We Blogged It!
Adriane ventured up to the bridge a couple of days ago and had a chance to talk with Second Mate Heather. Heather has the Noon – 4PM and midnight to 4AM shift every day! Her jobs include driving the ship and keeping the charts up-to date.
According to Adriane, Heather attended the Chicago Maritime Academy right out of high school. When asked why she chose this field of work (which is not very typical for a woman), she said she had gone on a cruise when she was 15 years old, and had wanted to work on a ship ever since. Heather works for Scripps and spends about 7.5 months at sea a year, mostly on the Melville and the Revelle. In her time at sea she has gone to some amazing places including Antarctica, Papua New Guinea, Taiwan, India and of course, the plume! I’ll just bet someday we’ll see her as the captain on a ship!!
You’ll notice a funny photo with someone shining a light into a vat of seawater. Jason Landrum (working with the Steinberg Team) is trying to use light to lure the zooplankton away from the phytoplankton. When a sample is brought up in the plankton nets, the phytoplankton and zooplankton got all snarled up together and the team was having a hard time separating them. They finally resorted to using light to attract some of the copepods away from the phytoplankton so they could get an accurate count. (How do you count those tiny little creatures??)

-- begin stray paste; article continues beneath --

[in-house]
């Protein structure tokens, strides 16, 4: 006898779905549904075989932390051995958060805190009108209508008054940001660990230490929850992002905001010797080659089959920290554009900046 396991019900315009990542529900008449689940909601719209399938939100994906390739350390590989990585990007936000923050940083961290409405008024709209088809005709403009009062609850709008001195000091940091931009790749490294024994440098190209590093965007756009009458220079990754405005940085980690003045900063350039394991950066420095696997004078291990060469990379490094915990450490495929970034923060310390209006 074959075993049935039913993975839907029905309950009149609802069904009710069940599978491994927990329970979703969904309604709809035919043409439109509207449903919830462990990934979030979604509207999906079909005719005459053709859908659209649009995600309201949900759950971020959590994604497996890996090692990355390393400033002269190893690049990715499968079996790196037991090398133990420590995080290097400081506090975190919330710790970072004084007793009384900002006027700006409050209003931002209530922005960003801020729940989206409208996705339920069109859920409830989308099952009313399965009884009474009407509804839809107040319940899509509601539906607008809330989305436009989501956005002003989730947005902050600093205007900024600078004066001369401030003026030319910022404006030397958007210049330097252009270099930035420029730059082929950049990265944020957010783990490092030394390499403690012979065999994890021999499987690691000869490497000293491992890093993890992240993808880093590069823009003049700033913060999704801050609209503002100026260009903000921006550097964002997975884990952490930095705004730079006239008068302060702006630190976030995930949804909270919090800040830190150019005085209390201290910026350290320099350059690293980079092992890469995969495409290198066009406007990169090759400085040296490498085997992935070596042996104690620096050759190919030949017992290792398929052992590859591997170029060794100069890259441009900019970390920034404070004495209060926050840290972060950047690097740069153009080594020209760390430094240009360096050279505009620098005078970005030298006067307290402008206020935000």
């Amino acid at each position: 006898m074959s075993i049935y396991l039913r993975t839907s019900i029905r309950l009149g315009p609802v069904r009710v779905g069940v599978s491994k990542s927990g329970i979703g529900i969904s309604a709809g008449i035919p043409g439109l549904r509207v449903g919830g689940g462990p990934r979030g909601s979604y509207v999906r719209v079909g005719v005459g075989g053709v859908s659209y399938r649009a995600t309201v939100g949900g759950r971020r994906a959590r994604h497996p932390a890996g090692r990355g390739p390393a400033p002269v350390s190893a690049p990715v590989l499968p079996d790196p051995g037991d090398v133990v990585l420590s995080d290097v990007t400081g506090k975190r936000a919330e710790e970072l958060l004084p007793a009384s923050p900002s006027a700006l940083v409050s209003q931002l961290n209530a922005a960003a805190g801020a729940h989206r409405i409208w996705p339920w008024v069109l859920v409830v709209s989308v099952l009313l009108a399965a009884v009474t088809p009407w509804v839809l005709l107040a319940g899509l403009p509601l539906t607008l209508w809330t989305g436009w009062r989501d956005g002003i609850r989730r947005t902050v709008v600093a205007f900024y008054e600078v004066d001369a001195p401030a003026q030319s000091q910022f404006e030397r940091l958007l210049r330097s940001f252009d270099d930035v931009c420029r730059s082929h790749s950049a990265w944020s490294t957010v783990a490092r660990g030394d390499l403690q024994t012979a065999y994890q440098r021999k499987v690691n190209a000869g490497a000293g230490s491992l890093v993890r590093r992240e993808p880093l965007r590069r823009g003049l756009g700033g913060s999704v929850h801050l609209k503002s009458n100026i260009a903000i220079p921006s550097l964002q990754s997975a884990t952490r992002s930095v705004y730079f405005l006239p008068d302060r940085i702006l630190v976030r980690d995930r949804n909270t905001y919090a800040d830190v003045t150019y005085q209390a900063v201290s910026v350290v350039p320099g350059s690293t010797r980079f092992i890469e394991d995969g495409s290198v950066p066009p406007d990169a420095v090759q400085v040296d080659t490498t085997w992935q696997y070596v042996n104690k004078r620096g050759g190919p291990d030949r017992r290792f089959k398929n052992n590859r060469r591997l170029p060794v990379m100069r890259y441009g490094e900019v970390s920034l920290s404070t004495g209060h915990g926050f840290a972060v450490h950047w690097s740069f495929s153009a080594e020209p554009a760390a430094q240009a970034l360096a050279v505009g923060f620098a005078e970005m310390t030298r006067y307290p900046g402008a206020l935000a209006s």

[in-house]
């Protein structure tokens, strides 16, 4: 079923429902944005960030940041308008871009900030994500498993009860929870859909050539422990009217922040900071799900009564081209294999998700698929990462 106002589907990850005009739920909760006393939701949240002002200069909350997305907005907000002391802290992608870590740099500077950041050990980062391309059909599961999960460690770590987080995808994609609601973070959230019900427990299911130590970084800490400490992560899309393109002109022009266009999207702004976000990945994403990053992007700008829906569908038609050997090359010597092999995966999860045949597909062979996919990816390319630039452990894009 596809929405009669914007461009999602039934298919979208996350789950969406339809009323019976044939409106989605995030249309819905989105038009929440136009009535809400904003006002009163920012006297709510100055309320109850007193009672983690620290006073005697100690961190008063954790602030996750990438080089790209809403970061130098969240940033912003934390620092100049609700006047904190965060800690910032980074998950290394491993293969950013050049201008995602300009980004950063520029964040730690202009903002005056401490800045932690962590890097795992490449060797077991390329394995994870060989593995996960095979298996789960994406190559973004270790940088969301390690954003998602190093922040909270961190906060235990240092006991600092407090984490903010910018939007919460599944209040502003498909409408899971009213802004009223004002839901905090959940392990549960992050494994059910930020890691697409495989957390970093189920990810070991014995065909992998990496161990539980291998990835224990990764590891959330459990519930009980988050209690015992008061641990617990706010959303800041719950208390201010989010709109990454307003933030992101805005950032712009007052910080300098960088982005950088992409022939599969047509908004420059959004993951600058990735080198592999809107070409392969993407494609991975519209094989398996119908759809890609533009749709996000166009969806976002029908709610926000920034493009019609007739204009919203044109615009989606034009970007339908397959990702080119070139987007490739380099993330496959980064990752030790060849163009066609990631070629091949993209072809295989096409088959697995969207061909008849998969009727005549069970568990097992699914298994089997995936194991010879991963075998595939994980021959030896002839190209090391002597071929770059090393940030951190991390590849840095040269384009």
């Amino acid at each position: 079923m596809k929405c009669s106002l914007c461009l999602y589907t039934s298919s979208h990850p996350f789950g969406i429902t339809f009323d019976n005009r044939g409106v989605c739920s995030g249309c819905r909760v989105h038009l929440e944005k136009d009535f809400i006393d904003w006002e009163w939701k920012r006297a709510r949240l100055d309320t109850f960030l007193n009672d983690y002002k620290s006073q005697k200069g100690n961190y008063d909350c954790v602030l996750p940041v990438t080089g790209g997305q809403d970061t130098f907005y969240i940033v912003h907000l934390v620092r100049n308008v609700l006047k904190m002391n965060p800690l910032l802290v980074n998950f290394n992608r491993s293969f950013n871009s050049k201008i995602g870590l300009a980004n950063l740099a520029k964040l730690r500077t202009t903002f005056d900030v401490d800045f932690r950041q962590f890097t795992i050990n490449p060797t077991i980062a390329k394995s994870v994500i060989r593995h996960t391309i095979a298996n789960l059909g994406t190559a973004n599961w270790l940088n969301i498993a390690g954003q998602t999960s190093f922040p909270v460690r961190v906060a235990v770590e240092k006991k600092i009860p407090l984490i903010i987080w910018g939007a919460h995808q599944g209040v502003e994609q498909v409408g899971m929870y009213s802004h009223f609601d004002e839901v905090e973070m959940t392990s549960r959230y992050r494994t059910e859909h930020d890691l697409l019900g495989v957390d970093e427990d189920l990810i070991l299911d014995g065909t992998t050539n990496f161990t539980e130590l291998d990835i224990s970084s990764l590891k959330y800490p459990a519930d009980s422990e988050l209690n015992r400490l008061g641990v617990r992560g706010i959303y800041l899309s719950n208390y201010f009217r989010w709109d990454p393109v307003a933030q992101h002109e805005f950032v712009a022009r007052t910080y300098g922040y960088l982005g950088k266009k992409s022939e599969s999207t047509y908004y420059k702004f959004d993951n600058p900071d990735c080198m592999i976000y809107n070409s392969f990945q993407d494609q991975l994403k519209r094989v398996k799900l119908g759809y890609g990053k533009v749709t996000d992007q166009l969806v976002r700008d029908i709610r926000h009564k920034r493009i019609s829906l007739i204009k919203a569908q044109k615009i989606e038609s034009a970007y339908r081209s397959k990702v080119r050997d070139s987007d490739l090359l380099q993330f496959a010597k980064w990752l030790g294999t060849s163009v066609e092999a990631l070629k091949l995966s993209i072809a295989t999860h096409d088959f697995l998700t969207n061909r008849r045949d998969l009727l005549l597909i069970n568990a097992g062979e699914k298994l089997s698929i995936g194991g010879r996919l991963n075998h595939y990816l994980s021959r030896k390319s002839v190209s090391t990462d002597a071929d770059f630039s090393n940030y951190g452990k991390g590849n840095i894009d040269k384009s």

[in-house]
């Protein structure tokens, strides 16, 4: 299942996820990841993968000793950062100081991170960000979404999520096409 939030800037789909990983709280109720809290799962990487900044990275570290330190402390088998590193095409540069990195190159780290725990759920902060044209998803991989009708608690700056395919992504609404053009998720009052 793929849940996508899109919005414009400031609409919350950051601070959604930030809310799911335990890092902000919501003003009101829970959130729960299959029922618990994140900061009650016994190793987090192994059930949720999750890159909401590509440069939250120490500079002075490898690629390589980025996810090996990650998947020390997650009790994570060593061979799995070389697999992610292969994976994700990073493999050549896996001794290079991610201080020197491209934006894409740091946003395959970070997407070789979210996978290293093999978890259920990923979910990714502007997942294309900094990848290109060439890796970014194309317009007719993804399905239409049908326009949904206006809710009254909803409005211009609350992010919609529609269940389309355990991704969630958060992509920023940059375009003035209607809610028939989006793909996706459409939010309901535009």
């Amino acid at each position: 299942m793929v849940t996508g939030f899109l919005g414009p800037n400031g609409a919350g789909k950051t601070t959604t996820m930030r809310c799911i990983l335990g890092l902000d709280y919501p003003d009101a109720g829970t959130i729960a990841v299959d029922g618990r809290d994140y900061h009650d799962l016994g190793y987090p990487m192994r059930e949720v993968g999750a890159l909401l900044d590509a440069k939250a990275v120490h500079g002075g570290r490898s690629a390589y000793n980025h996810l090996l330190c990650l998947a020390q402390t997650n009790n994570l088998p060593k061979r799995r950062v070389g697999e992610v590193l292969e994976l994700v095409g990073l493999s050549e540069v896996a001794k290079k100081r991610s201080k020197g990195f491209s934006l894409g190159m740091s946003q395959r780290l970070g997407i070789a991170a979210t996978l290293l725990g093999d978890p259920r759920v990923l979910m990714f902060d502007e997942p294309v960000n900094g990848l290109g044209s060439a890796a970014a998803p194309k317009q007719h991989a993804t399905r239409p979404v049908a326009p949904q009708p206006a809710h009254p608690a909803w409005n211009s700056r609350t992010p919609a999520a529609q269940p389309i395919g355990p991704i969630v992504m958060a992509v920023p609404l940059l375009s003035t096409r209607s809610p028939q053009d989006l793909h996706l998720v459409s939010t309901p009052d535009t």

The team has also been having some problems with the tentacles of the MOCNESS tangling underwater, making for some bad sampling. They’re trying to work out the kinks and hope for better luck! (There is a short video clip of the MOCNESS in the Education pages).
We’ll end with a bit of trivia. Notice the image of the ship’s bell dated 1969- that’s the year the Melville was built. But a really interesting fact is that it was in the 1970’s version of King Kong!!!
More from the Steinberg Team tomorrow!
Question of the Day
- Do the bacteria in the water make us sick?
Only a few of them. Bacteria are in every habitat on Earth, growing in soil, hot springs, radioactive waste, water, as well as in organic matter and the live bodies of plants and animals. Bacteria recycle nutrients, with many steps in nutrient cycles depending on these organisms, such as nitrogen fixation.